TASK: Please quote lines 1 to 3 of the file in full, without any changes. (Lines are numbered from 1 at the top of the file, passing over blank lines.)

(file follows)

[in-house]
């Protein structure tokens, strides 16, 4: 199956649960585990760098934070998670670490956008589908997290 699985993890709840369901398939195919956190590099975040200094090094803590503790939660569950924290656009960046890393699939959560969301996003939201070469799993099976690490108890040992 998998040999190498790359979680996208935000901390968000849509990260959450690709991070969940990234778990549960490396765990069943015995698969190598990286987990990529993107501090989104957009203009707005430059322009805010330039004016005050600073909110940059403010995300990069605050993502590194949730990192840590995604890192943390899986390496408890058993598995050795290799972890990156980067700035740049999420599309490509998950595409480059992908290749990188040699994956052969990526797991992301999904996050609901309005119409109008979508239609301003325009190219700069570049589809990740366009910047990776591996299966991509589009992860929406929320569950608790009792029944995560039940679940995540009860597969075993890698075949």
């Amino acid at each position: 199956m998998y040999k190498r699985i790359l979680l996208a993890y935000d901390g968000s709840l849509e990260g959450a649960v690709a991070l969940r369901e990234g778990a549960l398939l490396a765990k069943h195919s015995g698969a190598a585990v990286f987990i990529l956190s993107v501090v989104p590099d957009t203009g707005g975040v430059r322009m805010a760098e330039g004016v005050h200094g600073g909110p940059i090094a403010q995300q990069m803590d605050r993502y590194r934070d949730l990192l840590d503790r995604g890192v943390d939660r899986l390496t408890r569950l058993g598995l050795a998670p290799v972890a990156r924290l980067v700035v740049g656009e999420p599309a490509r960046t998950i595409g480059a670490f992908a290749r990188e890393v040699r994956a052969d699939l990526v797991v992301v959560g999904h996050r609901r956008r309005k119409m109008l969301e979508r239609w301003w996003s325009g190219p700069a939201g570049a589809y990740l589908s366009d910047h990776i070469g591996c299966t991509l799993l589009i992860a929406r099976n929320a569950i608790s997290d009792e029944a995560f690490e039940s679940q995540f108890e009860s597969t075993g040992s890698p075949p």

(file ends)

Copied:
[in-house]
């Protein structure tokens, strides 16, 4: 199956649960585990760098934070998670670490956008589908997290 699985993890709840369901398939195919956190590099975040200094090094803590503790939660569950924290656009960046890393699939959560969301996003939201070469799993099976690490108890040992 998998040999190498790359979680996208935000901390968000849509990260959450690709991070969940990234778990549960490396765990069943015995698969190598990286987990990529993107501090989104957009203009707005430059322009805010330039004016005050600073909110940059403010995300990069605050993502590194949730990192840590995604890192943390899986390496408890058993598995050795290799972890990156980067700035740049999420599309490509998950595409480059992908290749990188040699994956052969990526797991992301999904996050609901309005119409109008979508239609301003325009190219700069570049589809990740366009910047990776591996299966991509589009992860929406929320569950608790009792029944995560039940679940995540009860597969075993890698075949």
């Amino acid at each position: 199956m998998y040999k190498r699985i790359l979680l996208a993890y935000d901390g968000s709840l849509e990260g959450a649960v690709a991070l969940r369901e990234g778990a549960l398939l490396a765990k069943h195919s015995g698969a190598a585990v990286f987990i990529l956190s993107v501090v989104p590099d957009t203009g707005g975040v430059r322009m805010a760098e330039g004016v005050h200094g600073g909110p940059i090094a403010q995300q990069m803590d605050r993502y590194r934070d949730l990192l840590d503790r995604g890192v943390d939660r899986l390496t408890r569950l058993g598995l050795a998670p290799v972890a990156r924290l980067v700035v740049g656009e999420p599309a490509r960046t998950i595409g480059a670490f992908a290749r990188e890393v040699r994956a052969d699939l990526v797991v992301v959560g999904h996050r609901r956008r309005k119409m109008l969301e979508r239609w301003w996003s325009g190219p700069a939201g570049a589809y990740l589908s366009d910047h990776i070469g591996c299966t991509l799993l589009i992860a929406r099976n929320a569950i608790s997290d009792e029944a995560f690490e039940s679940q995540f108890e009860s597969t075993g040992s890698p075949p």